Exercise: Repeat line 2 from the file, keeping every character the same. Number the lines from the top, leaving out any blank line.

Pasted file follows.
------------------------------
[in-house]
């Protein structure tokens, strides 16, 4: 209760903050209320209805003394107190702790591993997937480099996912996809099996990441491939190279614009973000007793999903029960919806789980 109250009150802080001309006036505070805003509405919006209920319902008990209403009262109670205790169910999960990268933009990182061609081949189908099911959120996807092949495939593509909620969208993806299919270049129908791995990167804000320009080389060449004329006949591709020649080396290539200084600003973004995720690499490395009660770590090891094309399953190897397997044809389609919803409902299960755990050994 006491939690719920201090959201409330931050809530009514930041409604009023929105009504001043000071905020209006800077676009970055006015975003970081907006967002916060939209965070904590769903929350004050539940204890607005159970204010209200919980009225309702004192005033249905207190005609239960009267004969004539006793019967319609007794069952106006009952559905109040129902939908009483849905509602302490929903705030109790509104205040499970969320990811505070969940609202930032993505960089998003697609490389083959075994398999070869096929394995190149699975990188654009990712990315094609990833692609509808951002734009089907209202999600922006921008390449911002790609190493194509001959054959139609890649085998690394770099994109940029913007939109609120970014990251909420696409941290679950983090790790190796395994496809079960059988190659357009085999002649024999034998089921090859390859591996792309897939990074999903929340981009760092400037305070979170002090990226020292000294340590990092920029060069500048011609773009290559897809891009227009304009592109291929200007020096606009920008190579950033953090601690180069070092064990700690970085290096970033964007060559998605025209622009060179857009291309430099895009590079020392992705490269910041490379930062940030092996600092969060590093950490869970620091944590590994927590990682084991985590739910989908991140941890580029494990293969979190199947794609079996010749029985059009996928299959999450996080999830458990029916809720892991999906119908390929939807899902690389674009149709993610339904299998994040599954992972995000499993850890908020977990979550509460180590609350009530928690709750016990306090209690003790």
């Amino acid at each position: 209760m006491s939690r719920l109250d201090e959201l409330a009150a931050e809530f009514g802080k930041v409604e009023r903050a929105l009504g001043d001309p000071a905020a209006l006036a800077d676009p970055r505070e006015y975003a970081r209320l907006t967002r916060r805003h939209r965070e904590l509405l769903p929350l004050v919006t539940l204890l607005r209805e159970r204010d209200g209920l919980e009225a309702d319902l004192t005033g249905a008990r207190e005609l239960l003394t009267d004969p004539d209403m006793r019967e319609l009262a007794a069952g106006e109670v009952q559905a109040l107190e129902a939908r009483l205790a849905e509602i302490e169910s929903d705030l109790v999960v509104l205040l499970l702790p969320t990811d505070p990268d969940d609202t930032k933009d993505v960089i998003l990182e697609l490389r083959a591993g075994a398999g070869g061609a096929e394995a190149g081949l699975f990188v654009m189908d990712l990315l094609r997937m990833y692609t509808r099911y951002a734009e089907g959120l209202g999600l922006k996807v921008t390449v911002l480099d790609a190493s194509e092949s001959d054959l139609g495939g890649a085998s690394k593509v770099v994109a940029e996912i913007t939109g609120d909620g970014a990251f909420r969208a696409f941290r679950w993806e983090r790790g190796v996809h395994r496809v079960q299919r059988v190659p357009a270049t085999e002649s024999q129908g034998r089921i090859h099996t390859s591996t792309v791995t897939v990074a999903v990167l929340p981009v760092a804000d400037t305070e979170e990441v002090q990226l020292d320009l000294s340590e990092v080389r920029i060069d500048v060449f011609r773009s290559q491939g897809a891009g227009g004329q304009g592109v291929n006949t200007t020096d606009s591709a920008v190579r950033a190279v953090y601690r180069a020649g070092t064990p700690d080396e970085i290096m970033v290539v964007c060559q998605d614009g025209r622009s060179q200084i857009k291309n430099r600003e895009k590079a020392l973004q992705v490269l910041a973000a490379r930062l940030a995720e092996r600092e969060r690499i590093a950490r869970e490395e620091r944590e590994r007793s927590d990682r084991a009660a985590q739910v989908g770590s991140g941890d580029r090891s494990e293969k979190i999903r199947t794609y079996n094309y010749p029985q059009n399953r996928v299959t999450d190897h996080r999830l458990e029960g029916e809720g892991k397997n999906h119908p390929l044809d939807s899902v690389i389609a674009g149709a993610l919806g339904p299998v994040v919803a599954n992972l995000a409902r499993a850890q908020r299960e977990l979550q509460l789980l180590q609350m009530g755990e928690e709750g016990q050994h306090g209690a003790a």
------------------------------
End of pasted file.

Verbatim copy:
């Protein structure tokens, strides 16, 4: 209760903050209320209805003394107190702790591993997937480099996912996809099996990441491939190279614009973000007793999903029960919806789980 109250009150802080001309006036505070805003509405919006209920319902008990209403009262109670205790169910999960990268933009990182061609081949189908099911959120996807092949495939593509909620969208993806299919270049129908791995990167804000320009080389060449004329006949591709020649080396290539200084600003973004995720690499490395009660770590090891094309399953190897397997044809389609919803409902299960755990050994 006491939690719920201090959201409330931050809530009514930041409604009023929105009504001043000071905020209006800077676009970055006015975003970081907006967002916060939209965070904590769903929350004050539940204890607005159970204010209200919980009225309702004192005033249905207190005609239960009267004969004539006793019967319609007794069952106006009952559905109040129902939908009483849905509602302490929903705030109790509104205040499970969320990811505070969940609202930032993505960089998003697609490389083959075994398999070869096929394995190149699975990188654009990712990315094609990833692609509808951002734009089907209202999600922006921008390449911002790609190493194509001959054959139609890649085998690394770099994109940029913007939109609120970014990251909420696409941290679950983090790790190796395994496809079960059988190659357009085999002649024999034998089921090859390859591996792309897939990074999903929340981009760092400037305070979170002090990226020292000294340590990092920029060069500048011609773009290559897809891009227009304009592109291929200007020096606009920008190579950033953090601690180069070092064990700690970085290096970033964007060559998605025209622009060179857009291309430099895009590079020392992705490269910041490379930062940030092996600092969060590093950490869970620091944590590994927590990682084991985590739910989908991140941890580029494990293969979190199947794609079996010749029985059009996928299959999450996080999830458990029916809720892991999906119908390929939807899902690389674009149709993610339904299998994040599954992972995000499993850890908020977990979550509460180590609350009530928690709750016990306090209690003790």